Sugar is the single largest cause of dental caries (or tooth decay as it is more commonly known)
- Twenty-three percent of 8-year-olds and 40% of 15-year-olds consume sweet snacks or drinks between normal meals three or more times a day10; half (48%) of all adults snack between meals, most commonly on biscuits and cakes.
- More than 8 out of 10 adults (86%) consume at least three servings a day of foods high in fats and sugar. The Food Pyramid recommends that these foods are best avoided and limited to “no more than 1 serving a day maximum and ideally not everyday.”
- Poor nutrition is a “shared common risk factor” for cardiovascular diseases, cancer, obesity and oral diseases.
- A healthy diet for oral health should be promoted as part of general nutrition advice.
(Source: Dental Health Foundation 2018)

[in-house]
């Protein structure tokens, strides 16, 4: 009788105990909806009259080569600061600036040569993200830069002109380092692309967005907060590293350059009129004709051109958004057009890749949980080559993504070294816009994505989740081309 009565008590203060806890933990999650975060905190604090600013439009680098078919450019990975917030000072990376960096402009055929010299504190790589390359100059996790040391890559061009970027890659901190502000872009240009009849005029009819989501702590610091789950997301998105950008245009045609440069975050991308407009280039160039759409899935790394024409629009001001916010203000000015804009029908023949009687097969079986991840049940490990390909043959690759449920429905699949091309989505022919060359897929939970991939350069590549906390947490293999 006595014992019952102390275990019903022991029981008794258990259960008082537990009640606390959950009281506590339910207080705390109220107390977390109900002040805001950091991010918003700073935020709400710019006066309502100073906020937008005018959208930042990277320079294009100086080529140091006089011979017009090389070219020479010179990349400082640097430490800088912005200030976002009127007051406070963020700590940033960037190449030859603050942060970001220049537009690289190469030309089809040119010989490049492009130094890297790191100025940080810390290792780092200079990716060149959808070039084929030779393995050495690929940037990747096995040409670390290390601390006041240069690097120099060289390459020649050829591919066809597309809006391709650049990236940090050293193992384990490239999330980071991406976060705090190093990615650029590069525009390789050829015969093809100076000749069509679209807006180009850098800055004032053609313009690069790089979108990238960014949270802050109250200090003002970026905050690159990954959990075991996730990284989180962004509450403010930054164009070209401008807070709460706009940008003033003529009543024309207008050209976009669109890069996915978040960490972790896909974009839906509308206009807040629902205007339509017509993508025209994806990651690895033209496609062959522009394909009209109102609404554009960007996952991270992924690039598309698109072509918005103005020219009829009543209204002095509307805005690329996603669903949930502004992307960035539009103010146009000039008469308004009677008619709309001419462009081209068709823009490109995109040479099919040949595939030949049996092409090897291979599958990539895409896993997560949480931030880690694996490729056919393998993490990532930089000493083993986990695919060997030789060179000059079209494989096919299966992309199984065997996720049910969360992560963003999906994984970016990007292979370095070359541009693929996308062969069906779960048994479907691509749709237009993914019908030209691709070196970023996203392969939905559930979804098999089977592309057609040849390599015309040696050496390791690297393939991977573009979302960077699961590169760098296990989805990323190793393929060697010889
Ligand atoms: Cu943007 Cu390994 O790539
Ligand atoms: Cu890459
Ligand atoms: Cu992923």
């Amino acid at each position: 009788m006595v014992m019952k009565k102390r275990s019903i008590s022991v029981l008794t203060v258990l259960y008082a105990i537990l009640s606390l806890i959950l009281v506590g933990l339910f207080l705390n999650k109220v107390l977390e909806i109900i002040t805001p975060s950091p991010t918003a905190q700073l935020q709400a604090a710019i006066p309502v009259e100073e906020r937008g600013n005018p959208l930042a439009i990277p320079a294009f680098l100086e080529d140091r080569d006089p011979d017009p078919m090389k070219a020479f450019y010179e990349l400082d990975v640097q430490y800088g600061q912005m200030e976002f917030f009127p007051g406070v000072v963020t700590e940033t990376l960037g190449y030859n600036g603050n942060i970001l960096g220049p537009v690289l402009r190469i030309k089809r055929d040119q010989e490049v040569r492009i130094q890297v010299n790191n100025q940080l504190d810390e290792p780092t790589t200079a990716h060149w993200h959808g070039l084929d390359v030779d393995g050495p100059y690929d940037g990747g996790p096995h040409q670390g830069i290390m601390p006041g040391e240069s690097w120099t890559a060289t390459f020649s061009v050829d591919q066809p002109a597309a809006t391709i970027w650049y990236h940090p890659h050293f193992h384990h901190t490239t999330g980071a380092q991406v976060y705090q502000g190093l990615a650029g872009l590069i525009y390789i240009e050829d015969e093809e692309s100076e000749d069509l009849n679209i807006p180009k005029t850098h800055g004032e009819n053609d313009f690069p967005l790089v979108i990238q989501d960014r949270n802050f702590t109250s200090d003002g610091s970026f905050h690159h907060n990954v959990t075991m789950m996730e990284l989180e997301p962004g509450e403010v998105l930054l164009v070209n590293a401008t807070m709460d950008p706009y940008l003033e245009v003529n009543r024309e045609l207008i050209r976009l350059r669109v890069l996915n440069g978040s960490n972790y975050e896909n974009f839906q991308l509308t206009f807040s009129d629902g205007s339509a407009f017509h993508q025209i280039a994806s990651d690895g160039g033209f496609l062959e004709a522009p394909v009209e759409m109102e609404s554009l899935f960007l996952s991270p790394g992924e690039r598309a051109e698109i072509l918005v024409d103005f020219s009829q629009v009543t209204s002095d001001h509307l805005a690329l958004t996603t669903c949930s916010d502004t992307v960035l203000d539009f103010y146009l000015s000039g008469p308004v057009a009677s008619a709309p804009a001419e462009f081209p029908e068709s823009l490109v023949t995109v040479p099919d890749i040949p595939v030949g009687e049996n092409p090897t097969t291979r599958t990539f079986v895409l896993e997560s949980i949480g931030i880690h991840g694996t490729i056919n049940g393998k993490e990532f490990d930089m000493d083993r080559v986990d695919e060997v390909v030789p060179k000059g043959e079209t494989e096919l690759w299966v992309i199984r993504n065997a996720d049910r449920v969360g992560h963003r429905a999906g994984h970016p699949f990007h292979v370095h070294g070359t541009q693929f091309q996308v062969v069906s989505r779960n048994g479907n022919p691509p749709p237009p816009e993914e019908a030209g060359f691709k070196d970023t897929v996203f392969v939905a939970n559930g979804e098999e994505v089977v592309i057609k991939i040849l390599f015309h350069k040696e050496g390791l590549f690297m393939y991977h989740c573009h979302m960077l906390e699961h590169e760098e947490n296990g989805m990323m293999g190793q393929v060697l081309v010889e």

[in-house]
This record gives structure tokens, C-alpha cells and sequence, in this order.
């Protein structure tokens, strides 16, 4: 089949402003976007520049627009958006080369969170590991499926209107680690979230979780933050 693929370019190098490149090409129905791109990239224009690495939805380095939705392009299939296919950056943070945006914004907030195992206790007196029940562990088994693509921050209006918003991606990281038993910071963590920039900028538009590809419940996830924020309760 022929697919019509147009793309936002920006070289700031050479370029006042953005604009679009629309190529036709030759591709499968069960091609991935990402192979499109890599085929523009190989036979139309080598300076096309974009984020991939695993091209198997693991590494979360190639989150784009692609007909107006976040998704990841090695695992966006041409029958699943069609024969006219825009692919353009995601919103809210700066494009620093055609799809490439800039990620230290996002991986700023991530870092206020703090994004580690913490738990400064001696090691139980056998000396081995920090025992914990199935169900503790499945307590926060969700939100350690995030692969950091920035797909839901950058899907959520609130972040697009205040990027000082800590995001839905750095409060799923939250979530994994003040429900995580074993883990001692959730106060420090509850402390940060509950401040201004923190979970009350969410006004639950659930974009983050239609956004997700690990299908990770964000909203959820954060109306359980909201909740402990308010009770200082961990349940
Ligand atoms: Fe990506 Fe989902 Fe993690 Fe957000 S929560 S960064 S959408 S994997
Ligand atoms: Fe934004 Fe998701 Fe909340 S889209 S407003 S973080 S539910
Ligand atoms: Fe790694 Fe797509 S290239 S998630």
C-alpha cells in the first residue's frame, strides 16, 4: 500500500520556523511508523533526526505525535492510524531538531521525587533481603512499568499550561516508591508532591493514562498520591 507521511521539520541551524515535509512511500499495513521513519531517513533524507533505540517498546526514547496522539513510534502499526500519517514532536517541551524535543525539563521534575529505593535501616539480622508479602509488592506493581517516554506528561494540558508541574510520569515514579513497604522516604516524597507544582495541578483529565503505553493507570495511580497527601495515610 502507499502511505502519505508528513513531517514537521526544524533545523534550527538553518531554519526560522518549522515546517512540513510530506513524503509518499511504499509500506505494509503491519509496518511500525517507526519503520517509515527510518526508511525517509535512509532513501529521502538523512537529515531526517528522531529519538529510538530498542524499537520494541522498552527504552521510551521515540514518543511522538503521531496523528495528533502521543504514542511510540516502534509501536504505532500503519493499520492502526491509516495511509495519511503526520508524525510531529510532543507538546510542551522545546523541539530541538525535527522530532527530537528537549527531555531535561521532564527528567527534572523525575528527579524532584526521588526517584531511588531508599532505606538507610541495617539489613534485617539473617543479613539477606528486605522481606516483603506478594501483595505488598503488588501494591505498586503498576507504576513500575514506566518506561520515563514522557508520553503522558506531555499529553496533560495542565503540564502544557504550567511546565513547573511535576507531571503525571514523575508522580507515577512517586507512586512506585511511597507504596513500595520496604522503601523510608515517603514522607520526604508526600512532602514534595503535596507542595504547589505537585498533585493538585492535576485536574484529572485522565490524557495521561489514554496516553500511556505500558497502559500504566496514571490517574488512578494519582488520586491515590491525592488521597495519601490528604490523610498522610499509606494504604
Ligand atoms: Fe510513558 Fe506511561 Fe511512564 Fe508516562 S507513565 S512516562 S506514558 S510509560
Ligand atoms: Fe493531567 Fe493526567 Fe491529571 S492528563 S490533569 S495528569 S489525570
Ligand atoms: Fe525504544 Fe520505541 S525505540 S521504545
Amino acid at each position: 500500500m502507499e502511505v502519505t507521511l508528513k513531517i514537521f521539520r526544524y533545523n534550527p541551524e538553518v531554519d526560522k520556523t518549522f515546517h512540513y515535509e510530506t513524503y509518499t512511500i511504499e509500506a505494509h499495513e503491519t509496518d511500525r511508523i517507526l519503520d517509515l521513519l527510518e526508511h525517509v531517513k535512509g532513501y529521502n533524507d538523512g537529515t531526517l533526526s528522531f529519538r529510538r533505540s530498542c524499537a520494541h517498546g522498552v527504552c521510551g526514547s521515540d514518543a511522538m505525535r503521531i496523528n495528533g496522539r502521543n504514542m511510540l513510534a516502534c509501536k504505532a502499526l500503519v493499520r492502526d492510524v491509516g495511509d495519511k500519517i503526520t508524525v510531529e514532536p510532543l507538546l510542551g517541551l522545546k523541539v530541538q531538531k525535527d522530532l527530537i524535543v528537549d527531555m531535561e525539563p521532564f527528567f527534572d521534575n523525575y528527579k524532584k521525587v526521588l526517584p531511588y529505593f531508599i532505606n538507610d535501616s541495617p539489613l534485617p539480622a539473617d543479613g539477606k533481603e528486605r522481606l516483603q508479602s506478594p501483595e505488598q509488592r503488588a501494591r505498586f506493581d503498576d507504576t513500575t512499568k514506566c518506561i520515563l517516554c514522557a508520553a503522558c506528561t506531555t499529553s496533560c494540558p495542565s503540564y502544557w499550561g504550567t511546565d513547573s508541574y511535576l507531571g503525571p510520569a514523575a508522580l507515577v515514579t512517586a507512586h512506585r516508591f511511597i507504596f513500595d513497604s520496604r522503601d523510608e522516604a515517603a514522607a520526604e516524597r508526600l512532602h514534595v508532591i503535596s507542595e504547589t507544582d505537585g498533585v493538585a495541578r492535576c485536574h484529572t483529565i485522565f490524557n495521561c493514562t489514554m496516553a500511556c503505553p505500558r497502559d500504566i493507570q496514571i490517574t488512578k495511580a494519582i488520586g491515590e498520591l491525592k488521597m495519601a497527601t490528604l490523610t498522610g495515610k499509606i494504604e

How to cut your sugar intake:
- Swap out the sugary fizzy drinks for their diet versions. Water is best, but if you really want something sweet to drink diet drinks can be a better choice than sugary ones.
- Avoid fruit canned in syrup, especially heavy syrup. Drain and rinse in a colander to remove excess syrup or juice.
- Check food labels and choose products with the lowest amounts of added sugars. Dairy and fruit products will contain some natural sugars. Added sugars can be identified in the ingredients list.
- Replace it completely. Enhance foods with spices instead of sugar. Try ginger, allspice, cinnamon or nutmeg.
- Try extracts. Instead of adding sugar in recipes, use extracts like almond, vanilla, orange or lemon.
- When baking cookies or cakes, cut the sugar in your recipe by one-third to a half. Often you won’t notice the difference.
- Use fresh fruit such as raspberries or blueberries to sweeten your breakfast cereal.
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